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Multiplicative Distance Functions

A positive definite function $\Phi: \mathbb C[x] \rightarrow [0, \infty)$ is a multiplicative distance function if for any monic $f, g \in \mathbb C[x],$ $\Phi(f g) = \Phi(f) \Phi(g)$ and there exists a homogeneity degree $\eta \geq 0$ such that for any $z \in \mathbb C$, $\Phi(z f) = |z|^{\eta} \Phi(f).$

We associate the coefficient vectors of degree $d$ polynomials with the vector space $\mathbb C^{d+1}$ (indexed from $0$ to $d$) and monic degree $d$ polynomials with the vector space $\mathbb C^d$. When we will write $f \in \mathbb C^{d+1}$ (respectively $\mathbb C^d$) we will mean $f$ is a (respectively monic) polynomial of degree $d$ identified with its vector of coefficients. The degree $d$ unit starbody $\mathcal U_d(\Phi) \subset \mathbb C^{d+1}$ consists of (coefficient vectors of) all degree $d$ polynomials $f$ with $\Phi(f) \leq 1$. The starbody of radius $r > 0$ is given by $$r \mathcal U_d(\Phi) = \{ f \in \mathbb C^{d+1} : \Phi(f) \leq r^{\eta} \}.$$ We will write $mu_{d}$ for Lebesgue measure on $\mathbb C^d$ and refer to this as volume in $d$-dimensional complex Euclidean space.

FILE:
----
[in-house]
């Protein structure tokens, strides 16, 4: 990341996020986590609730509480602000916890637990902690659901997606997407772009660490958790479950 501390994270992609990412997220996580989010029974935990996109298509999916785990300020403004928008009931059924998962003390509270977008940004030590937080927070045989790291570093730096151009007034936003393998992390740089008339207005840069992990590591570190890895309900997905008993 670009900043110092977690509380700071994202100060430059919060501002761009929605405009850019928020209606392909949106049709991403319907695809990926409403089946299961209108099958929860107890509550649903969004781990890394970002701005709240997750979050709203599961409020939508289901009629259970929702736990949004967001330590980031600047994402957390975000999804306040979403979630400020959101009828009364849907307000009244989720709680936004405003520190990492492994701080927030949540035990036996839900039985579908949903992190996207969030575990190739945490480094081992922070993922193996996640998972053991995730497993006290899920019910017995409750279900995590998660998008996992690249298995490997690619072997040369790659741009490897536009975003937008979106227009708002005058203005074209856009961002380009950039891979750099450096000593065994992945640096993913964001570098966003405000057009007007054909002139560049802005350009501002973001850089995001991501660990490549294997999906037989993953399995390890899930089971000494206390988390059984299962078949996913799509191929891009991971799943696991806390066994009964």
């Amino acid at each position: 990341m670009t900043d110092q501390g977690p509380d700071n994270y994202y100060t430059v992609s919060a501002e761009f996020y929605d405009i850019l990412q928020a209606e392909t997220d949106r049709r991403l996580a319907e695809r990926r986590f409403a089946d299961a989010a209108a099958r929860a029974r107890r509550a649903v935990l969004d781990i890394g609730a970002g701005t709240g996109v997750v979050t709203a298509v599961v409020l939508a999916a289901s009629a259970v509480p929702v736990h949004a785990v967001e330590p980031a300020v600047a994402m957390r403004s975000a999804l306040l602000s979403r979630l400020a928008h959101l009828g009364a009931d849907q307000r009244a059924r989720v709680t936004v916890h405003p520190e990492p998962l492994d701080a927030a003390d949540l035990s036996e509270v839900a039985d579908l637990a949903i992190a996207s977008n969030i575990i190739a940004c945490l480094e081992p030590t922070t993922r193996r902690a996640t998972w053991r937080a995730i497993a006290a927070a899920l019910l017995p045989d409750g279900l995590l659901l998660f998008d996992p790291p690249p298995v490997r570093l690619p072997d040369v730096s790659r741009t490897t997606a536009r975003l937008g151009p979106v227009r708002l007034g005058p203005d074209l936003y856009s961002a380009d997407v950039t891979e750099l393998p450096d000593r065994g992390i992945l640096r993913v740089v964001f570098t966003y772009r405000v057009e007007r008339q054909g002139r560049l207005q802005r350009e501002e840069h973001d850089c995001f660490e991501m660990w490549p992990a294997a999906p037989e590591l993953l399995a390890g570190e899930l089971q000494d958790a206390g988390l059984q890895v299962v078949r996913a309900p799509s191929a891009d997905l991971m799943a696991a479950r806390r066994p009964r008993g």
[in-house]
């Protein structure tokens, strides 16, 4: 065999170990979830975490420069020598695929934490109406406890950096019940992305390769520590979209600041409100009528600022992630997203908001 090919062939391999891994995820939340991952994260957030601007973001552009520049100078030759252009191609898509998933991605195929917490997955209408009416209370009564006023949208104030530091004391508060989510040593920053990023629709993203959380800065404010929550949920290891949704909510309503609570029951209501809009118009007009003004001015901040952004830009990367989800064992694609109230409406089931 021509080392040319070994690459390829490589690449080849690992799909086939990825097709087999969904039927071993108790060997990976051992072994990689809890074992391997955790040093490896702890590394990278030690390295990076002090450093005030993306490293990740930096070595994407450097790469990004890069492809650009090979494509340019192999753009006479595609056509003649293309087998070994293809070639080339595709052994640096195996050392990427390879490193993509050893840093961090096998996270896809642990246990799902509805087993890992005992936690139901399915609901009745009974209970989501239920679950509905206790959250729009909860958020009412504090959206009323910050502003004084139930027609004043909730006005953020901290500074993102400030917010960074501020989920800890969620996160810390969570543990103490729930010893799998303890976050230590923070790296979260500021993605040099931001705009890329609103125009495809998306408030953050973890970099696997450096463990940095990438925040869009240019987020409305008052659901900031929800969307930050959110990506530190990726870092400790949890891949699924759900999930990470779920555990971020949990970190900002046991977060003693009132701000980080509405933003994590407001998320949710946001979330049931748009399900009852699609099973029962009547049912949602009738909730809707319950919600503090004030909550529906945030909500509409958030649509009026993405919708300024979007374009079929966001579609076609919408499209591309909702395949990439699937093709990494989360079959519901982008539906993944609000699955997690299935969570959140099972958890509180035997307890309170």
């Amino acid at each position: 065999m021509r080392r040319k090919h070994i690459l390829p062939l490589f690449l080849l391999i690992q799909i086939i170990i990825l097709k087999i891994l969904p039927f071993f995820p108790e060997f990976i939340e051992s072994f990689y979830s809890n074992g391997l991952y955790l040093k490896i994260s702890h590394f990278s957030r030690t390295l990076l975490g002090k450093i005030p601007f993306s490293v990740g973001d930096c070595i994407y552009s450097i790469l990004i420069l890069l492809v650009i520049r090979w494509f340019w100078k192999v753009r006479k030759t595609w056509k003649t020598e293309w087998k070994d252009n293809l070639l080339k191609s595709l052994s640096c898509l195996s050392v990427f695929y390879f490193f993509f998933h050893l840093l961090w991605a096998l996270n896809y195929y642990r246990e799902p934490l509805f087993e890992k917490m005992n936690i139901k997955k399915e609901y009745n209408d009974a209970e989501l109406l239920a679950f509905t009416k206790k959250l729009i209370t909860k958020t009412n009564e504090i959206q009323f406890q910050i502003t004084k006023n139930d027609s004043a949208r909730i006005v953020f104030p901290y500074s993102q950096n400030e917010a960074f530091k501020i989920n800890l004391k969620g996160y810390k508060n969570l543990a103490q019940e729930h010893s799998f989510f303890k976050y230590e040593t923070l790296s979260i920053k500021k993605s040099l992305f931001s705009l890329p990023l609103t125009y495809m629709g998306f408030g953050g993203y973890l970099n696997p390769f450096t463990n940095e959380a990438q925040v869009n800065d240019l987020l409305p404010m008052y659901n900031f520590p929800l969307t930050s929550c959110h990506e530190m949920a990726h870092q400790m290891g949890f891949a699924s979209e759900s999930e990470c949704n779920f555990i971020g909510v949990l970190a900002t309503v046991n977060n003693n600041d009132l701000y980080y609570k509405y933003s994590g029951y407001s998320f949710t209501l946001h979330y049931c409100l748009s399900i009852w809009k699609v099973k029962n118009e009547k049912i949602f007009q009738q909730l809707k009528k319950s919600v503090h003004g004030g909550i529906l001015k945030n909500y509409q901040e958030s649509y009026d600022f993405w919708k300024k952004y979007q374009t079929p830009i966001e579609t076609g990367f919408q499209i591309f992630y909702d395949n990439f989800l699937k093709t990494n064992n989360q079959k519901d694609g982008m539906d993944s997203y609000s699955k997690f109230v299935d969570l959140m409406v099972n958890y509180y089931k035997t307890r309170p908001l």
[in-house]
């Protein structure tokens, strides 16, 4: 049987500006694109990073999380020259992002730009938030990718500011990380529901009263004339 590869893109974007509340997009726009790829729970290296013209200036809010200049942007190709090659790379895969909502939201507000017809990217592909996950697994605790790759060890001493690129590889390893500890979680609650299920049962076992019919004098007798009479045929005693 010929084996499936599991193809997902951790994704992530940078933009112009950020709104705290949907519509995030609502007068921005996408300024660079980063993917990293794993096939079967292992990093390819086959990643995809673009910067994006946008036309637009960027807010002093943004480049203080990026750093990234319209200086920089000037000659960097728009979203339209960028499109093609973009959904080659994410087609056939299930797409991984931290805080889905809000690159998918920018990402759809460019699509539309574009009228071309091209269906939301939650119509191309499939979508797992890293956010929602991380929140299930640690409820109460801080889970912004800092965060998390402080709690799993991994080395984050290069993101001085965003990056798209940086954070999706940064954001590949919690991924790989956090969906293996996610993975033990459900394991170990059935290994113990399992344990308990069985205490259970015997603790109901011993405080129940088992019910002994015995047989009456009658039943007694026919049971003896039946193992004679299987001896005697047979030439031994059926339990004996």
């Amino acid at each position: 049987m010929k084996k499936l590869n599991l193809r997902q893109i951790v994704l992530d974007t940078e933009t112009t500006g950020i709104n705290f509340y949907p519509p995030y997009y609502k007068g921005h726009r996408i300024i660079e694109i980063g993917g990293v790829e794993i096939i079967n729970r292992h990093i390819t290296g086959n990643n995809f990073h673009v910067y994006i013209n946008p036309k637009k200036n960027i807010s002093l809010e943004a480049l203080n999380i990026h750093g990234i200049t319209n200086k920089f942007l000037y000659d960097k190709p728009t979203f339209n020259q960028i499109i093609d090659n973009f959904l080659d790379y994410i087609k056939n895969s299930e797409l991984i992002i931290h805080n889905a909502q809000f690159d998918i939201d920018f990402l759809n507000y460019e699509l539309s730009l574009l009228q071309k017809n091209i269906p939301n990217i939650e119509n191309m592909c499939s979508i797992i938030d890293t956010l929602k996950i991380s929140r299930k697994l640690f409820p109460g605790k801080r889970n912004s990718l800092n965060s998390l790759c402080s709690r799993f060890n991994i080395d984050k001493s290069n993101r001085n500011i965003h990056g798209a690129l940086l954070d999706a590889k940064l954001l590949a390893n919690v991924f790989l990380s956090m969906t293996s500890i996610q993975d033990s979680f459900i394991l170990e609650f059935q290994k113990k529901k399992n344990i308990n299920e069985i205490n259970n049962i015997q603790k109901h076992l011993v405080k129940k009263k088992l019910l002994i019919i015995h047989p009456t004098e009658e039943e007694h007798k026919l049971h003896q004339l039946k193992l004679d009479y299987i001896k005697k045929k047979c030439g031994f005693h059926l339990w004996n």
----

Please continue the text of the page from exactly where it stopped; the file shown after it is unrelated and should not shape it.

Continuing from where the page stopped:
Thus, the volume of $\mathcal U_d(\Phi)$ is the number $\mu_{d+1}(\mathcal U(\Phi)),$ assuming it exists. The distribution function $h_d(\Phi; \xi) = \mu_d \{ f \in \mathbb C^d : \Phi(f) \leq \xi \},$ assuming it exists, is the monic distribution function for $\PhI$. If $r \mathcal U_d(\Phi) \cap \mathbb C^d$ is a Borel set for all $r > 0$ and $h_d(\Phi; \xi)$ is defined and Lebesgue measurable, then we say $\Phi$ is a measurable multiplicative distance function.

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